It’s milk-run time, with thousands of graduates about to come on to the marketplace, with many doubtless looking for careers that have fat salaries attached.
As the world’s population grows – estimated to reach 7.5billion by 2015 – so does the demand for energy. And energy companies frequently offer among the best salaries and working conditions anywhere, especially petroleum majors.
With climate change arguably the greatest challenge of this century and renewable sources unlikely to provide the world’s energy needs for some time (maybe 20 or 30 years or more) there has never been a more interesting time to begin a graduate career in energy, according to web-based service www.courses-careers.com
Energy readers are mostly au fait with the fact that the energy industry faces highly controversial issues and growing public demand, not only to discover ways of extracting, processing and using current energy sources more effectively, but also to develop clean fuels that do no long-term damage to people or the planet.
A graduate career in energy could give you the opportunity to be part of cleaning up the environment and developing renewable sources of energy. And that is precisely why the energy industry needs to attract talented graduates to develop new technology, to promote innovation and apply it at scale.
“Can you create more energy for the world without compromising the resources or the future of the planet?” asks courses-careers.
“People need heat, light and mobility – and in the developed world most of us take it for granted. Despite this, the energy industry and companies like BP and Shell are often in the firing line, held responsible for increasing energy consumption and depleting resources as well as for the environmental effects of using carbon-based fuels.”
However, it is these self-same energy corporations that offer some of the best formal graduate training programmes in the world.
They span the spectrum of technical disciplines, including automotive engineering; chemistry; chemical/process engineering; information technology; drilling and completion engineering; geoscience; health, safety, security and environment (HSSE) technology; instrument, control and electrical engineering; marine engineering/naval architecture; mechanical engineering; offshore engineering; operations and project engineering; petroleum engineering, and reservoir engineering.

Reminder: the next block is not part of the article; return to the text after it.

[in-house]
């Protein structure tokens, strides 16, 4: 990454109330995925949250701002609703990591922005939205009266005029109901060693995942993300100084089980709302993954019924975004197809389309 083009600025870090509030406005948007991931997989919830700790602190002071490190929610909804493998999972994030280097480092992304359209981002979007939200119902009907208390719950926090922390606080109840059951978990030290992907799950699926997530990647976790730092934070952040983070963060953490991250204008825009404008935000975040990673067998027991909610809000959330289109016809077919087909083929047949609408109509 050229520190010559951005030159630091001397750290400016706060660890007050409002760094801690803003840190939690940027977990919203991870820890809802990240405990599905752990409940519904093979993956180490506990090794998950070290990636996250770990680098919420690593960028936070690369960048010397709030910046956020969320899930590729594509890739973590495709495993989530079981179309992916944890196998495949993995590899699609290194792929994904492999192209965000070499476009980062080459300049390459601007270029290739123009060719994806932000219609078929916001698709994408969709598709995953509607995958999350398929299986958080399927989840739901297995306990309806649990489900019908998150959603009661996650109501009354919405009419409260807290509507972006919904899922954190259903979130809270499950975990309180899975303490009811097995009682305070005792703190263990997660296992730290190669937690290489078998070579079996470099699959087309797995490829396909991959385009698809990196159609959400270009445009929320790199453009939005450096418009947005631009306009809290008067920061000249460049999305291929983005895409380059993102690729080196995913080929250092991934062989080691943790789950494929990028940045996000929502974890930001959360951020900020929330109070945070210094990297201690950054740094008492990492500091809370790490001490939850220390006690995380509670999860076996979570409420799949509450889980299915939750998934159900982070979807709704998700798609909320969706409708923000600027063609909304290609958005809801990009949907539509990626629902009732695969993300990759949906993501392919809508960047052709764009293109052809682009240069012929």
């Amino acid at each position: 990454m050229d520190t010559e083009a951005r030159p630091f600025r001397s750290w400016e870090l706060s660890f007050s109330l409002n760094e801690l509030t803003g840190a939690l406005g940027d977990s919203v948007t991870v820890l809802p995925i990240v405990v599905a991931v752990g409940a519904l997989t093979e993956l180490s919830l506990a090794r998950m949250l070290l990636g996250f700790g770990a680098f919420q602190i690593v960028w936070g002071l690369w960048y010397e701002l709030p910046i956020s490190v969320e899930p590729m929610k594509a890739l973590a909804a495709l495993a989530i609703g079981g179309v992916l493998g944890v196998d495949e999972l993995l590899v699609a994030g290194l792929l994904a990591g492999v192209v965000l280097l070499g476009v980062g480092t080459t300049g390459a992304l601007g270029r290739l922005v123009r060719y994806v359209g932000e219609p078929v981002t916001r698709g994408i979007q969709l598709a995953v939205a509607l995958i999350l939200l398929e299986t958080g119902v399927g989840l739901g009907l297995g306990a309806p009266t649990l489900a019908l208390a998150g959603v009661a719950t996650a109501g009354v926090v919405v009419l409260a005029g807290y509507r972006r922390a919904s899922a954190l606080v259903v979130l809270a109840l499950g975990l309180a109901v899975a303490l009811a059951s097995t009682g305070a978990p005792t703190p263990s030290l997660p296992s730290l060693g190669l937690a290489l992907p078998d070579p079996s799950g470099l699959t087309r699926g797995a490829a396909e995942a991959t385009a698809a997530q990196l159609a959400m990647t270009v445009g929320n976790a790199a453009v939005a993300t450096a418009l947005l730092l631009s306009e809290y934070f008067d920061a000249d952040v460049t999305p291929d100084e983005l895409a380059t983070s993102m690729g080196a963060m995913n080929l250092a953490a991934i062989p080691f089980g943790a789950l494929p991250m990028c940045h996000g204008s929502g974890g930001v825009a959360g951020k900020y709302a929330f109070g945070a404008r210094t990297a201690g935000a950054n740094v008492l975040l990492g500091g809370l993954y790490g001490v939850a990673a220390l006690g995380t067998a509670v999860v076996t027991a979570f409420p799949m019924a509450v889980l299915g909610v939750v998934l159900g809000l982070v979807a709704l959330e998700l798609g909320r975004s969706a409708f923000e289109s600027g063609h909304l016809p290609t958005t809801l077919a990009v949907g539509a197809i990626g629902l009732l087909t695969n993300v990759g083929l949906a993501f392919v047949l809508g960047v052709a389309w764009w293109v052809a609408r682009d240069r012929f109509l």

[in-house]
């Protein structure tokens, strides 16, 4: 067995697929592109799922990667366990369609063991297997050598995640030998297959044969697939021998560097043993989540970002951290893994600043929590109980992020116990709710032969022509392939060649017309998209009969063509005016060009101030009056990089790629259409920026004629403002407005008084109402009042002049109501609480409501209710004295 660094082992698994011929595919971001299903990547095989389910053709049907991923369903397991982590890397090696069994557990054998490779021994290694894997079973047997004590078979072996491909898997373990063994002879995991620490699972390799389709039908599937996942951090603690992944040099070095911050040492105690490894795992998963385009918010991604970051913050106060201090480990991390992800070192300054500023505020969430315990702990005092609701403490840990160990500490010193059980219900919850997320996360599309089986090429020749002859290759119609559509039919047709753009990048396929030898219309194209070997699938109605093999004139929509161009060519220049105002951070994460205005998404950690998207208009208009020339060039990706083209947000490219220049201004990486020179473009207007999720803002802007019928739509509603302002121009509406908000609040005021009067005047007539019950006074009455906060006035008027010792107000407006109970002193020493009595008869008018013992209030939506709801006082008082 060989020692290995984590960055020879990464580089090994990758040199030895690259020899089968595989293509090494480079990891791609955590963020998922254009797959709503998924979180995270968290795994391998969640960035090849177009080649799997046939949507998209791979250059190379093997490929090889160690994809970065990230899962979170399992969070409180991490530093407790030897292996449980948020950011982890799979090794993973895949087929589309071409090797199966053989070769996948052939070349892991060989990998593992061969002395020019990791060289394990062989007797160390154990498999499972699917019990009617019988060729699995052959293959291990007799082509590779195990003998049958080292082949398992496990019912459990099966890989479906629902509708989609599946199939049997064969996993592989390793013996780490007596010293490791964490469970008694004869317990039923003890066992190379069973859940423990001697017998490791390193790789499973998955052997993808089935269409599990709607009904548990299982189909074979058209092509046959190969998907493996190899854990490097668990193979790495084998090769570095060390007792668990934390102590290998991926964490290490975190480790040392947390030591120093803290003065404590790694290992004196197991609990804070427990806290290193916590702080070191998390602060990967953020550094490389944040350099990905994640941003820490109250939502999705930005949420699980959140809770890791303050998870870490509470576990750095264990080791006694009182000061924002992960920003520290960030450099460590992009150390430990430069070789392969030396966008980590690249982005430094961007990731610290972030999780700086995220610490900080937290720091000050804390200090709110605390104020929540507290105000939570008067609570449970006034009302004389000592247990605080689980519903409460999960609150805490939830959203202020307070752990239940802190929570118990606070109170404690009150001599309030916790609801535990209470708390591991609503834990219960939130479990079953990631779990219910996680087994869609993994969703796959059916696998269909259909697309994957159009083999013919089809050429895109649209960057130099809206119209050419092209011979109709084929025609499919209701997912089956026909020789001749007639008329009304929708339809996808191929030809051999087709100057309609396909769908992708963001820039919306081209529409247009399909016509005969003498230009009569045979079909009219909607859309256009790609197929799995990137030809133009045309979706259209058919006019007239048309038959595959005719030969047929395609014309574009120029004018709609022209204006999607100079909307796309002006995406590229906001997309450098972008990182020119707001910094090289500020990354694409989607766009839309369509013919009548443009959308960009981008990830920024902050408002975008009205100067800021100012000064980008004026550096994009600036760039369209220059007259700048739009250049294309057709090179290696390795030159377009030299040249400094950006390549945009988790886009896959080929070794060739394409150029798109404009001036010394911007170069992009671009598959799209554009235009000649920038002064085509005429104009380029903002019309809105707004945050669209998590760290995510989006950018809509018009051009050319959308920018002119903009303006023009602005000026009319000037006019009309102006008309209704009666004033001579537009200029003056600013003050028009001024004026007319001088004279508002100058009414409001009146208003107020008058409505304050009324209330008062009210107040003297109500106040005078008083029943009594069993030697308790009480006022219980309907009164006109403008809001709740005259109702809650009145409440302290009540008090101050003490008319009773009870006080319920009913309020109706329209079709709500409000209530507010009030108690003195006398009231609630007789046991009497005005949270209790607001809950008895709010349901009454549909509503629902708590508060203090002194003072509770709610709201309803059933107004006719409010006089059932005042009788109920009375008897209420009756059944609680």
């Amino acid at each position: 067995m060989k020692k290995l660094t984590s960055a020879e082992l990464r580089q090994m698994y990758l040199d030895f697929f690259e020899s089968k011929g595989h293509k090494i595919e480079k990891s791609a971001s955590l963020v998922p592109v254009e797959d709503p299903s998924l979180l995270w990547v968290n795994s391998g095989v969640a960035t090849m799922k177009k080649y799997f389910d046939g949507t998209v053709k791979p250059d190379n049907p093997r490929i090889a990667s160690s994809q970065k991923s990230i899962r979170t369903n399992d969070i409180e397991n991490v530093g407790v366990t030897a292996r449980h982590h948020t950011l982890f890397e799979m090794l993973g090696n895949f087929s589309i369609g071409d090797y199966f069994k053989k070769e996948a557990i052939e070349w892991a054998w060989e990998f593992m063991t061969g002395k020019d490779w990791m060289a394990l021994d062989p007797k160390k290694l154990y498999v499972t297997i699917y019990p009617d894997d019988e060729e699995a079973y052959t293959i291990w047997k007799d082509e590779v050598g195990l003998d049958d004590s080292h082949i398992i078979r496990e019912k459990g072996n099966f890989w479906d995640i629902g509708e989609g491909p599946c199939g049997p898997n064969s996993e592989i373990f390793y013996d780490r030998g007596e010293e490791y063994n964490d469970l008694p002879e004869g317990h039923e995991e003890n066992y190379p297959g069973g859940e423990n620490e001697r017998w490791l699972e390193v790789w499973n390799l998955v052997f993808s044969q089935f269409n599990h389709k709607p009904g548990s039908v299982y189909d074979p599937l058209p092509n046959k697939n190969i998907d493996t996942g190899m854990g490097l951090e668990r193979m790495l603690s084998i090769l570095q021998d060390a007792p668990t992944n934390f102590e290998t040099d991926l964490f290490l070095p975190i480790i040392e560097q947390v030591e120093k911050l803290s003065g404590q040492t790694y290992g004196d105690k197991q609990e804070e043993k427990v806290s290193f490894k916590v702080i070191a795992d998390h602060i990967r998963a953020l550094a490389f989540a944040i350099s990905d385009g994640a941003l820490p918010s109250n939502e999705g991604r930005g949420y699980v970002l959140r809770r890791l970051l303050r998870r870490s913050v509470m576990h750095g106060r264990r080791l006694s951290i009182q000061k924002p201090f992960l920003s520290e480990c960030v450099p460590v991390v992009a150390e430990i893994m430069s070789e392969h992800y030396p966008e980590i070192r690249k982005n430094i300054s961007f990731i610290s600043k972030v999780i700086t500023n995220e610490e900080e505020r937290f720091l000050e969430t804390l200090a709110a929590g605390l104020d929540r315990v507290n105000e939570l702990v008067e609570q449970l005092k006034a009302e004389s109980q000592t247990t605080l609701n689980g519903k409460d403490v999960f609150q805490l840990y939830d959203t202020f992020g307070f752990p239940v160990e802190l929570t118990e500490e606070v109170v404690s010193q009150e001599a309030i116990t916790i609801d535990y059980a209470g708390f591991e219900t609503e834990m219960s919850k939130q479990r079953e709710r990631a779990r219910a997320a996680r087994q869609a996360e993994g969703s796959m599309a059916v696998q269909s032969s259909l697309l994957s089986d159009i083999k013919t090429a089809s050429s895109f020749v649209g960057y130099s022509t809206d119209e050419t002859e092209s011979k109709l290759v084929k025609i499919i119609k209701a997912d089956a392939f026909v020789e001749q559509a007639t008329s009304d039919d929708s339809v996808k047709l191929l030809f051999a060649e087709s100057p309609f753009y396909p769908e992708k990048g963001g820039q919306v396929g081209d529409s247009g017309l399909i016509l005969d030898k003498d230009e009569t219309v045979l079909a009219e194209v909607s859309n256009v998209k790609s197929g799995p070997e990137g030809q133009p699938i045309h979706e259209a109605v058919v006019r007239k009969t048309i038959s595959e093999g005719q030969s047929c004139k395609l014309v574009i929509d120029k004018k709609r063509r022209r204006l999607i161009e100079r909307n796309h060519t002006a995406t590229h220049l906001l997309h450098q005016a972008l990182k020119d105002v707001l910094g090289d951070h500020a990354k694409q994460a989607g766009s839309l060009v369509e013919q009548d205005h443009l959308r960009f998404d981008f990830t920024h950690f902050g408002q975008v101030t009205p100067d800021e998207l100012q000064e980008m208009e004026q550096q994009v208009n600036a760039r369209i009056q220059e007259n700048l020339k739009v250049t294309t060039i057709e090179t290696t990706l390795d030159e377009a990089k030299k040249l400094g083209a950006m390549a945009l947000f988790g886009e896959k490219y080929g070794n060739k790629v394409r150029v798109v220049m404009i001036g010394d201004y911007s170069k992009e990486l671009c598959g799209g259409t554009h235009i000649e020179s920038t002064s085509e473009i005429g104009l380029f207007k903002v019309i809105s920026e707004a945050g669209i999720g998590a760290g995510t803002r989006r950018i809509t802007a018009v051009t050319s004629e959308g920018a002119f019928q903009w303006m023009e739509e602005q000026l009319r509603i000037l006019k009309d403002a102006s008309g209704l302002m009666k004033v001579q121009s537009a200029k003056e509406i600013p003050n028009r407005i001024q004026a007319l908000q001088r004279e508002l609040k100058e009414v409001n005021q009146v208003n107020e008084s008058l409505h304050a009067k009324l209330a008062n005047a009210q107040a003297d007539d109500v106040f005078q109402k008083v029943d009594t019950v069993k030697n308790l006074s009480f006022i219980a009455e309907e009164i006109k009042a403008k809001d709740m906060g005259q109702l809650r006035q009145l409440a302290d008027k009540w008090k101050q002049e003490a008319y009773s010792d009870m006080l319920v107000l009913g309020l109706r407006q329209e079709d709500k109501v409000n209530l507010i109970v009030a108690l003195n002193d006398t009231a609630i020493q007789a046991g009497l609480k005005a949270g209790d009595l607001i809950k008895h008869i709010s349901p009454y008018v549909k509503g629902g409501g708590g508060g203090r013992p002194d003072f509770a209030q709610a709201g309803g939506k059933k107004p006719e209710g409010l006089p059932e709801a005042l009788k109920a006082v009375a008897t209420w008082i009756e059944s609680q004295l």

Because energy is big business, there is considerable demand for functional experts in commercial areas including marketing and business analysis; in financial control and accounting; procurement and supply chain management, and, of course, human resources.
Open to people with an excellent academic background (the equivalent of a 2.1 degree or better in the UK) in a relevant discipline, where required, formal graduate training programmes typically last three to five years and involve cutting one’s teeth in two or more different roles.
Mobility is also usually a requirement, as most graduates are expected to move around and experience different projects, teams and working environments. Students who have grown up or studied in Aberdeen are familiar with the highly mobile nature of the petroleum industry. The oil majors typically expect graduate recruits to complete structured courses and personal study so that, where appropriate, individuals can gain relevant professional qualifications – for example, chartered accountant or engineer status.